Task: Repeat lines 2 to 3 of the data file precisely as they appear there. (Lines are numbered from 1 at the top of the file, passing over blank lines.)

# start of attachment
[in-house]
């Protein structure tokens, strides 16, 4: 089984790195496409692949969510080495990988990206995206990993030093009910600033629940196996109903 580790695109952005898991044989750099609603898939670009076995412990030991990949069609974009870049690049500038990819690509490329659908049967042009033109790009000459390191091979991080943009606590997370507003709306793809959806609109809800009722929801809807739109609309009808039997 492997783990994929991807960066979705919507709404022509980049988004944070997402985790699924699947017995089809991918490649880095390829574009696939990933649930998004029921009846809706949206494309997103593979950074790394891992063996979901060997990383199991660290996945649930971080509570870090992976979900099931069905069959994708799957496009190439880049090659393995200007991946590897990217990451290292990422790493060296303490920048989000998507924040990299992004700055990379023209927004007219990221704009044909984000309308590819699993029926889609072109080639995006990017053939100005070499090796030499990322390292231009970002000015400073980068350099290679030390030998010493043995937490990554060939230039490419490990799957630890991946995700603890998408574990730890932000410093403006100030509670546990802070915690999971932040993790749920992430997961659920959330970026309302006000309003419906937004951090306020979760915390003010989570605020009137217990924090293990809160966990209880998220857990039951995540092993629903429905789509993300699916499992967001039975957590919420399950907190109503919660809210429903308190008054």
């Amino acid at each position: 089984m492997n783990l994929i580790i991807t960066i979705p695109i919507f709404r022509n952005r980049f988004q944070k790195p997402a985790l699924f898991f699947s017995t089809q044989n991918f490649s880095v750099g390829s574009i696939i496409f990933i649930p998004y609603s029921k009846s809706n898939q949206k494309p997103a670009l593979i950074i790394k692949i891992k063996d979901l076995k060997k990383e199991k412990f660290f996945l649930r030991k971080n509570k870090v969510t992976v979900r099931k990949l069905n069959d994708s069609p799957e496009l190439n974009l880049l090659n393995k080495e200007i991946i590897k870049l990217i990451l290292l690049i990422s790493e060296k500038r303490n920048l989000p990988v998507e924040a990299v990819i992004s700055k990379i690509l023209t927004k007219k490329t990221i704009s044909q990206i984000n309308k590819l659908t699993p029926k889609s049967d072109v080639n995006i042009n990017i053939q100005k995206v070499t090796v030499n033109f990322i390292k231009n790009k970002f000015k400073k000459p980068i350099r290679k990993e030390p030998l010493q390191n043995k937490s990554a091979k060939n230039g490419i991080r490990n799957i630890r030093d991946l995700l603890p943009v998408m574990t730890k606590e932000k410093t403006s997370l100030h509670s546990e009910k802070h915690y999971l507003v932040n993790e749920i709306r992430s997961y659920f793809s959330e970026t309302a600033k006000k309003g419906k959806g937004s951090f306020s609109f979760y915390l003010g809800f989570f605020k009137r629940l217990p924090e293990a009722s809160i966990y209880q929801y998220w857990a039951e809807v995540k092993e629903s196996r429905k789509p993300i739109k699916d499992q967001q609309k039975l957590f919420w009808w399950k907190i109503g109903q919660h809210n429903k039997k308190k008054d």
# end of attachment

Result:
């Protein structure tokens, strides 16, 4: 089984790195496409692949969510080495990988990206995206990993030093009910600033629940196996109903 580790695109952005898991044989750099609603898939670009076995412990030991990949069609974009870049690049500038990819690509490329659908049967042009033109790009000459390191091979991080943009606590997370507003709306793809959806609109809800009722929801809807739109609309009808039997 492997783990994929991807960066979705919507709404022509980049988004944070997402985790699924699947017995089809991918490649880095390829574009696939990933649930998004029921009846809706949206494309997103593979950074790394891992063996979901060997990383199991660290996945649930971080509570870090992976979900099931069905069959994708799957496009190439880049090659393995200007991946590897990217990451290292990422790493060296303490920048989000998507924040990299992004700055990379023209927004007219990221704009044909984000309308590819699993029926889609072109080639995006990017053939100005070499090796030499990322390292231009970002000015400073980068350099290679030390030998010493043995937490990554060939230039490419490990799957630890991946995700603890998408574990730890932000410093403006100030509670546990802070915690999971932040993790749920992430997961659920959330970026309302006000309003419906937004951090306020979760915390003010989570605020009137217990924090293990809160966990209880998220857990039951995540092993629903429905789509993300699916499992967001039975957590919420399950907190109503919660809210429903308190008054």
């Amino acid at each position: 089984m492997n783990l994929i580790i991807t960066i979705p695109i919507f709404r022509n952005r980049f988004q944070k790195p997402a985790l699924f898991f699947s017995t089809q044989n991918f490649s880095v750099g390829s574009i696939i496409f990933i649930p998004y609603s029921k009846s809706n898939q949206k494309p997103a670009l593979i950074i790394k692949i891992k063996d979901l076995k060997k990383e199991k412990f660290f996945l649930r030991k971080n509570k870090v969510t992976v979900r099931k990949l069905n069959d994708s069609p799957e496009l190439n974009l880049l090659n393995k080495e200007i991946i590897k870049l990217i990451l290292l690049i990422s790493e060296k500038r303490n920048l989000p990988v998507e924040a990299v990819i992004s700055k990379i690509l023209t927004k007219k490329t990221i704009s044909q990206i984000n309308k590819l659908t699993p029926k889609s049967d072109v080639n995006i042009n990017i053939q100005k995206v070499t090796v030499n033109f990322i390292k231009n790009k970002f000015k400073k000459p980068i350099r290679k990993e030390p030998l010493q390191n043995k937490s990554a091979k060939n230039g490419i991080r490990n799957i630890r030093d991946l995700l603890p943009v998408m574990t730890k606590e932000k410093t403006s997370l100030h509670s546990e009910k802070h915690y999971l507003v932040n993790e749920i709306r992430s997961y659920f793809s959330e970026t309302a600033k006000k309003g419906k959806g937004s951090f306020s609109f979760y915390l003010g809800f989570f605020k009137r629940l217990p924090e293990a009722s809160i966990y209880q929801y998220w857990a039951e809807v995540k092993e629903s196996r429905k789509p993300i739109k699916d499992q967001q609309k039975l957590f919420w009808w399950k907190i109503g109903q919660h809210n429903k039997k308190k008054d």